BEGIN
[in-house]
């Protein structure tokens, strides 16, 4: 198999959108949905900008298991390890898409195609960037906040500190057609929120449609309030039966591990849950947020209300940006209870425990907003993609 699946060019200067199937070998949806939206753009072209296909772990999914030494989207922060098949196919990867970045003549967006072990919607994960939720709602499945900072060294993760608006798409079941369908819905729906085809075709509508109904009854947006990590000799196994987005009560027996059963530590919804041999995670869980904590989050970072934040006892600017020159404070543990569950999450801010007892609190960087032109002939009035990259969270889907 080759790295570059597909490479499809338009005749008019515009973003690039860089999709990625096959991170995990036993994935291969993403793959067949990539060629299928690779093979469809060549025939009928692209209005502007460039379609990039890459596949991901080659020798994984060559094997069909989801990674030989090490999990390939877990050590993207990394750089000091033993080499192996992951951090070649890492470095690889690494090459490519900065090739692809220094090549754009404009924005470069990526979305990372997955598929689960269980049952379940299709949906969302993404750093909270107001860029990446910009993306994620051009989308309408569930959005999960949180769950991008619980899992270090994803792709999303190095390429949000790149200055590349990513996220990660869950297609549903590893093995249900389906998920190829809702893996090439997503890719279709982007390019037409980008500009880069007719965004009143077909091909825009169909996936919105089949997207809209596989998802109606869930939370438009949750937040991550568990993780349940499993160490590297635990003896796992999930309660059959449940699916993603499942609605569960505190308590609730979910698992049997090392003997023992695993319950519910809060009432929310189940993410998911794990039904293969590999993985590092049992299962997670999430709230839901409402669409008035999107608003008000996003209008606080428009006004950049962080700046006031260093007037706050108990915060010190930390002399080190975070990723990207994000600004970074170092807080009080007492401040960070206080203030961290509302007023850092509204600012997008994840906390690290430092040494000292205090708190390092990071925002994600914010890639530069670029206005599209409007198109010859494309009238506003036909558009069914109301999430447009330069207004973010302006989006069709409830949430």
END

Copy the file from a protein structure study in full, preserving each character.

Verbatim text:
[in-house]
């Protein structure tokens, strides 16, 4: 198999959108949905900008298991390890898409195609960037906040500190057609929120449609309030039966591990849950947020209300940006209870425990907003993609 699946060019200067199937070998949806939206753009072209296909772990999914030494989207922060098949196919990867970045003549967006072990919607994960939720709602499945900072060294993760608006798409079941369908819905729906085809075709509508109904009854947006990590000799196994987005009560027996059963530590919804041999995670869980904590989050970072934040006892600017020159404070543990569950999450801010007892609190960087032109002939009035990259969270889907 080759790295570059597909490479499809338009005749008019515009973003690039860089999709990625096959991170995990036993994935291969993403793959067949990539060629299928690779093979469809060549025939009928692209209005502007460039379609990039890459596949991901080659020798994984060559094997069909989801990674030989090490999990390939877990050590993207990394750089000091033993080499192996992951951090070649890492470095690889690494090459490519900065090739692809220094090549754009404009924005470069990526979305990372997955598929689960269980049952379940299709949906969302993404750093909270107001860029990446910009993306994620051009989308309408569930959005999960949180769950991008619980899992270090994803792709999303190095390429949000790149200055590349990513996220990660869950297609549903590893093995249900389906998920190829809702893996090439997503890719279709982007390019037409980008500009880069007719965004009143077909091909825009169909996936919105089949997207809209596989998802109606869930939370438009949750937040991550568990993780349940499993160490590297635990003896796992999930309660059959449940699916993603499942609605569960505190308590609730979910698992049997090392003997023992695993319950519910809060009432929310189940993410998911794990039904293969590999993985590092049992299962997670999430709230839901409402669409008035999107608003008000996003209008606080428009006004950049962080700046006031260093007037706050108990915060010190930390002399080190975070990723990207994000600004970074170092807080009080007492401040960070206080203030961290509302007023850092509204600012997008994840906390690290430092040494000292205090708190390092990071925002994600914010890639530069670029206005599209409007198109010859494309009238506003036909558009069914109301999430447009330069207004973010302006989006069709409830949430």